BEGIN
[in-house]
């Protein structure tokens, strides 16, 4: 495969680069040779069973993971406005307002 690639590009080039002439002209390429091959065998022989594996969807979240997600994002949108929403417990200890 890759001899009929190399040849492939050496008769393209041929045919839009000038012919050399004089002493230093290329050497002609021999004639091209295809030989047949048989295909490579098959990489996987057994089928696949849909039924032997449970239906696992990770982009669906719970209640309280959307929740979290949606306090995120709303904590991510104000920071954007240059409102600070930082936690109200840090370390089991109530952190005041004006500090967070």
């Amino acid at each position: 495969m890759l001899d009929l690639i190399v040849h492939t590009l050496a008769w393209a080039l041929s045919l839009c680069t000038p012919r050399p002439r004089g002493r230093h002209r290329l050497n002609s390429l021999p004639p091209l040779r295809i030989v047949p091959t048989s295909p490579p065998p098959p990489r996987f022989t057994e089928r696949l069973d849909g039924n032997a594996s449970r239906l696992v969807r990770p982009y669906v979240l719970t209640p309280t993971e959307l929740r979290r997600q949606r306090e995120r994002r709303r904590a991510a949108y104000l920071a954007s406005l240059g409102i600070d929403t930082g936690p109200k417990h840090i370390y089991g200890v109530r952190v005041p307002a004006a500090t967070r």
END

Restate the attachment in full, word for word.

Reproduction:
[in-house]
């Protein structure tokens, strides 16, 4: 495969680069040779069973993971406005307002 690639590009080039002439002209390429091959065998022989594996969807979240997600994002949108929403417990200890 890759001899009929190399040849492939050496008769393209041929045919839009000038012919050399004089002493230093290329050497002609021999004639091209295809030989047949048989295909490579098959990489996987057994089928696949849909039924032997449970239906696992990770982009669906719970209640309280959307929740979290949606306090995120709303904590991510104000920071954007240059409102600070930082936690109200840090370390089991109530952190005041004006500090967070």
């Amino acid at each position: 495969m890759l001899d009929l690639i190399v040849h492939t590009l050496a008769w393209a080039l041929s045919l839009c680069t000038p012919r050399p002439r004089g002493r230093h002209r290329l050497n002609s390429l021999p004639p091209l040779r295809i030989v047949p091959t048989s295909p490579p065998p098959p990489r996987f022989t057994e089928r696949l069973d849909g039924n032997a594996s449970r239906l696992v969807r990770p982009y669906v979240l719970t209640p309280t993971e959307l929740r979290r997600q949606r306090e995120r994002r709303r904590a991510a949108y104000l920071a954007s406005l240059g409102i600070d929403t930082g936690p109200k417990h840090i370390y089991g200890v109530r952190v005041p307002a004006a500090t967070r």